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Brazilian MVNO | Church To Market Chips

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Source: TELETIME News

Brazilian telecoms Anatel published in the Official Diary today, an authorization allowing Alô Serviços to operate as a mobile virtual  network operator (MVNO), using the Vivo network.

The operator holds an authorized license, which means it will operate as a reseller of chips, but may add some value with non-telecom services, according to Anatel competition superintendent, Carlos Baigorri.

The new virtual operator is born with great potential for success, given that  Alô Serviços is connected to the evangelical Assembly of God, which counts 18 million adherents. The business model was signed by Ricardo Knoepfelmacher, former chief executive of Brasil Telecom.

Convergência Digital fills in some of the details.

Brazilian telecoms Anatel published in the Official Diary today, an authorization allowing Alô Serviços to operate as a mobile virtual network operator (MVNO), using the Vivo network.

The MVNO market of virtual operators, which got off to a slower start than expected, may be taking a turn for the better. On January 30, Anatel published in the Official Diary an authorization for Alô Serviços to function as a mobile virtual network using the Vivo network. This is the first license of its kind conceded to a Brazilian church.

Currently, four companies hold an MVNO license: Porto Seguro and Datora Telecom, incorporate in Brazil by Vodafone and operating on the TIM network, and Vivo and Terapar, who operator on the CTBC network.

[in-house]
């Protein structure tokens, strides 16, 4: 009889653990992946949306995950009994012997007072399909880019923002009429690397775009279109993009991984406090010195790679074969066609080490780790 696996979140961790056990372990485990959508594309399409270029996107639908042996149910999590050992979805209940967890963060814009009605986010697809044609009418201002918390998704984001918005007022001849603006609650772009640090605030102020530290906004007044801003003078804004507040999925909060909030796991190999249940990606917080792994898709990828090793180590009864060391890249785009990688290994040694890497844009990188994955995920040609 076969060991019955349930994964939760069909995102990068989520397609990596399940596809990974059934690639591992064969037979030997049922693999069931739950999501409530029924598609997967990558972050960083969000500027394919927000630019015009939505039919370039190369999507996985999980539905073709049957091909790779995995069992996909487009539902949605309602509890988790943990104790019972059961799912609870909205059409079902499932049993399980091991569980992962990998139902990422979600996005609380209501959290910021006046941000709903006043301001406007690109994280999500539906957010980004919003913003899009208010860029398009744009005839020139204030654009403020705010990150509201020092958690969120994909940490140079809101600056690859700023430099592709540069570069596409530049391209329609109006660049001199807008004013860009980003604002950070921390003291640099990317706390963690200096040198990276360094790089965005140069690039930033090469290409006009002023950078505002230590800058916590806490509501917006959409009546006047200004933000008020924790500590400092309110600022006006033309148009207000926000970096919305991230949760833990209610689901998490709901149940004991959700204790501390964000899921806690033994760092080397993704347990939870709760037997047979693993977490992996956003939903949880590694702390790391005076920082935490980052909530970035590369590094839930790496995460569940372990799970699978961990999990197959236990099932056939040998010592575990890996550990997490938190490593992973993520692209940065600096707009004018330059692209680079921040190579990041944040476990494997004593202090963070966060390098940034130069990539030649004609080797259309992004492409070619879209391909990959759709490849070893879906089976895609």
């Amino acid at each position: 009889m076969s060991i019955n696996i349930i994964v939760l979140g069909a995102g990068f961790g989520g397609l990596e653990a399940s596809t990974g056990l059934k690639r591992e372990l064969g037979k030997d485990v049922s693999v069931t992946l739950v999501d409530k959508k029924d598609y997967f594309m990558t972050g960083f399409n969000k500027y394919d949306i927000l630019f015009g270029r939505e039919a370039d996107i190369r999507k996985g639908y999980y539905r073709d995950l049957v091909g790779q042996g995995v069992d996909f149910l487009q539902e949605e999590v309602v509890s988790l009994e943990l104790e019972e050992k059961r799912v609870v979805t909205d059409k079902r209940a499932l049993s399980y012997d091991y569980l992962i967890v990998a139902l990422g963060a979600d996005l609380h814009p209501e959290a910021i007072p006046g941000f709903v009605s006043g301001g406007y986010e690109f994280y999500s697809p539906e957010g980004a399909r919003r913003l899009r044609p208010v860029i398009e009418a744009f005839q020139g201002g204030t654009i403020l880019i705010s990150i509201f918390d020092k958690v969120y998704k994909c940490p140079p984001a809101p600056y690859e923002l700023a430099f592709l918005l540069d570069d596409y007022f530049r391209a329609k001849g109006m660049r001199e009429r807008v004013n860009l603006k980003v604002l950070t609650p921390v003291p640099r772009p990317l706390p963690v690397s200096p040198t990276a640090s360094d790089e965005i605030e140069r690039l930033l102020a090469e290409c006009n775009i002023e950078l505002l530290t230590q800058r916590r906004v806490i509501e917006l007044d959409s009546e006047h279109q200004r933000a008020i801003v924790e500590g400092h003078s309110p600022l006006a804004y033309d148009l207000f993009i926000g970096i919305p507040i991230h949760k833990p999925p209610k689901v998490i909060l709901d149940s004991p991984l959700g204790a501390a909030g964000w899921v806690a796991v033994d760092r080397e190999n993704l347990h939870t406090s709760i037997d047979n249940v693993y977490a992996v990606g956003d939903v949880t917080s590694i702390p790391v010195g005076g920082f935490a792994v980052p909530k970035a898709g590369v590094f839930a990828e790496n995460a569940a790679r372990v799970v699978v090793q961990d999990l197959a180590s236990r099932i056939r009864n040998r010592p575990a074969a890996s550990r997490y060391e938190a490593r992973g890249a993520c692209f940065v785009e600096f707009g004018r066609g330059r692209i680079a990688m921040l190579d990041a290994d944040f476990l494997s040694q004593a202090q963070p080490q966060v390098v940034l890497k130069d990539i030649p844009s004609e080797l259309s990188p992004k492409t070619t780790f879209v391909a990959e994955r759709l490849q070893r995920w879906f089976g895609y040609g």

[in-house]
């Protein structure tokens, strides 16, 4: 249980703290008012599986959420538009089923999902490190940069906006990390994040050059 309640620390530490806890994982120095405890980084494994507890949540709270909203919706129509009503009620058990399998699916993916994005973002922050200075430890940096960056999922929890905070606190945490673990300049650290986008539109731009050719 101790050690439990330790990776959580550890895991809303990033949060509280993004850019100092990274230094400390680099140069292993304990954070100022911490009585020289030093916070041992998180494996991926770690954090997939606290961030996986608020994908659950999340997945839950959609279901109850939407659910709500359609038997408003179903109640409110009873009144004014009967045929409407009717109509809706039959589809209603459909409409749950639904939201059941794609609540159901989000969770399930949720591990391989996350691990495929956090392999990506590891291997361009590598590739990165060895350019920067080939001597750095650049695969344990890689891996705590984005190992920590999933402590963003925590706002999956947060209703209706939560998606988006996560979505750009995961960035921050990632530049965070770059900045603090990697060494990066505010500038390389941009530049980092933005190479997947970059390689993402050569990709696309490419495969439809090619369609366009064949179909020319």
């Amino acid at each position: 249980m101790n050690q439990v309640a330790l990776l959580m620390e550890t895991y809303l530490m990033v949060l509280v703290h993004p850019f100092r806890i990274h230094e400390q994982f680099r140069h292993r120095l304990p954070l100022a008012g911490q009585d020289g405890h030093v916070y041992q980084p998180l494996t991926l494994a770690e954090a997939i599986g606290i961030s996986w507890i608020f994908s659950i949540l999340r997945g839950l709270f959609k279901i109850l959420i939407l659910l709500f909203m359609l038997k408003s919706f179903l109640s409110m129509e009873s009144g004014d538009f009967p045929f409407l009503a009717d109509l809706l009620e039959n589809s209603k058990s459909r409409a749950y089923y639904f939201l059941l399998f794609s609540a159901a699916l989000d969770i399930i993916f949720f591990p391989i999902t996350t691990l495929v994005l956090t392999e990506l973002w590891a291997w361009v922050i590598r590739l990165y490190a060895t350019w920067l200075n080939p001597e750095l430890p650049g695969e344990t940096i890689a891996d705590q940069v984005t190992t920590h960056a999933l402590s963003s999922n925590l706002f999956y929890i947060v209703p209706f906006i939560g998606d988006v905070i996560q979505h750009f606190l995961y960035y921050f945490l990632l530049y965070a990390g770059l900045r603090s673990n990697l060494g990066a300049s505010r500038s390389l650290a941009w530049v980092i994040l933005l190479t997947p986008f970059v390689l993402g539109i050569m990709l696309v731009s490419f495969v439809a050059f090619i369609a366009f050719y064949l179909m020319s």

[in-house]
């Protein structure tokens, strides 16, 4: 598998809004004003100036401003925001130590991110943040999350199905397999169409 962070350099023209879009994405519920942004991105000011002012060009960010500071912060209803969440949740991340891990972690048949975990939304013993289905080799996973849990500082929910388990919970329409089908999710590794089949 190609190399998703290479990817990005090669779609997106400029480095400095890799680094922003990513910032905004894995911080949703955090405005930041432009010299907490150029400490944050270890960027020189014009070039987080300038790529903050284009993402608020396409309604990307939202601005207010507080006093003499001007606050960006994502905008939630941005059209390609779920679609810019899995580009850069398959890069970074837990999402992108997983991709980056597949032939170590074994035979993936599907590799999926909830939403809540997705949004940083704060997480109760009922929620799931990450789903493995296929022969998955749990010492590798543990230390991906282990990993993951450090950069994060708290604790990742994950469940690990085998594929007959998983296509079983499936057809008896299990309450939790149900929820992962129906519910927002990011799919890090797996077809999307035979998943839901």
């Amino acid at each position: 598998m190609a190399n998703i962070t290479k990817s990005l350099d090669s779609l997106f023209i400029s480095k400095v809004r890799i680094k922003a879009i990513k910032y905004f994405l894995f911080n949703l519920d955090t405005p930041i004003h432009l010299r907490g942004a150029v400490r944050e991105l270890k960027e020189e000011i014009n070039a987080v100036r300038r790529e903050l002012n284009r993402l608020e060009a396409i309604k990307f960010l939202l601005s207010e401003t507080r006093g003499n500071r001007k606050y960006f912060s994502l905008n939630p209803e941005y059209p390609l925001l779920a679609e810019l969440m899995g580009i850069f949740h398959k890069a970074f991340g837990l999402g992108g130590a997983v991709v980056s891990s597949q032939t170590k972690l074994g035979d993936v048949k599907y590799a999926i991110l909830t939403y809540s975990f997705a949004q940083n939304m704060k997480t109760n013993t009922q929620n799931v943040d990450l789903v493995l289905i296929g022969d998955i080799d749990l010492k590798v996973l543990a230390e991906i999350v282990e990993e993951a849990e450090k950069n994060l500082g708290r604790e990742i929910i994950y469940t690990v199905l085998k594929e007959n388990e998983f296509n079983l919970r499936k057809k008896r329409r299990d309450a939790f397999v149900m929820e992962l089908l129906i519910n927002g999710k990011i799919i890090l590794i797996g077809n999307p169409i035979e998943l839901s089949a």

The British company Virgin also holds a MVNO license in Brazil, and announced last year that it would enter the market early this year, but has yet to discuss its Brazilian infrastructure. The federal postal service are authorized to engage in MVNO operations, but the plans have not progressed as expected and for the time being have not gotten off the drawing board.

Authorized MVNOs have more obligations because they use the networks of incumbents but operate in complete different ways, including a unique number for its services. This is not true of Alô Serviços. This company promises to move the market. With ties to the Assembleia de Deus, it has the potential to reach 18 million of the faithful.

The idea, according to the daily Valor Econômico, is to sell chips for between eight and ten reais. In its first year in operation, it plans to attract 1.2 million subscribers. The operational strategy was designed by Ricardo Knoepfelmacher, ex-CEO of Brasil Telecom.